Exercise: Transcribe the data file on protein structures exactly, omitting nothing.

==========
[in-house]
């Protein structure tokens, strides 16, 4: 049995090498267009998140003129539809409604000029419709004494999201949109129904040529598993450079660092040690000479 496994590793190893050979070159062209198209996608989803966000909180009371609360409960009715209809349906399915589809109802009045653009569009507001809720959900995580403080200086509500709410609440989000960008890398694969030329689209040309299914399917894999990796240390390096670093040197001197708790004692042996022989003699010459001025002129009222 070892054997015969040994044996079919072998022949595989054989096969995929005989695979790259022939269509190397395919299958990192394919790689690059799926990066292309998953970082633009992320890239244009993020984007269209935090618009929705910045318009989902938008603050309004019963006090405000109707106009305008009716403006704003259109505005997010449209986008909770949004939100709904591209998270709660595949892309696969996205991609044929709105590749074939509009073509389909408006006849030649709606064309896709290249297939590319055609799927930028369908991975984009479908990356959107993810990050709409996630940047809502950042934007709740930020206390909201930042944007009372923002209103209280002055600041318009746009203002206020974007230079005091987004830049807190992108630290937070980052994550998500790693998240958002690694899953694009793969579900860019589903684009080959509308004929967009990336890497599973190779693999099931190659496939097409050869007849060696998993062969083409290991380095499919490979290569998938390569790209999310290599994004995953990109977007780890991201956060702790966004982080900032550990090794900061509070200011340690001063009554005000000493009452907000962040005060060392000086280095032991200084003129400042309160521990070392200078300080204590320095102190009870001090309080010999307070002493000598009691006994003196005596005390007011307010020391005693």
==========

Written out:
[in-house]
């Protein structure tokens, strides 16, 4: 049995090498267009998140003129539809409604000029419709004494999201949109129904040529598993450079660092040690000479 496994590793190893050979070159062209198209996608989803966000909180009371609360409960009715209809349906399915589809109802009045653009569009507001809720959900995580403080200086509500709410609440989000960008890398694969030329689209040309299914399917894999990796240390390096670093040197001197708790004692042996022989003699010459001025002129009222 070892054997015969040994044996079919072998022949595989054989096969995929005989695979790259022939269509190397395919299958990192394919790689690059799926990066292309998953970082633009992320890239244009993020984007269209935090618009929705910045318009989902938008603050309004019963006090405000109707106009305008009716403006704003259109505005997010449209986008909770949004939100709904591209998270709660595949892309696969996205991609044929709105590749074939509009073509389909408006006849030649709606064309896709290249297939590319055609799927930028369908991975984009479908990356959107993810990050709409996630940047809502950042934007709740930020206390909201930042944007009372923002209103209280002055600041318009746009203002206020974007230079005091987004830049807190992108630290937070980052994550998500790693998240958002690694899953694009793969579900860019589903684009080959509308004929967009990336890497599973190779693999099931190659496939097409050869007849060696998993062969083409290991380095499919490979290569998938390569790209999310290599994004995953990109977007780890991201956060702790966004982080900032550990090794900061509070200011340690001063009554005000000493009452907000962040005060060392000086280095032991200084003129400042309160521990070392200078300080204590320095102190009870001090309080010999307070002493000598009691006994003196005596005390007011307010020391005693």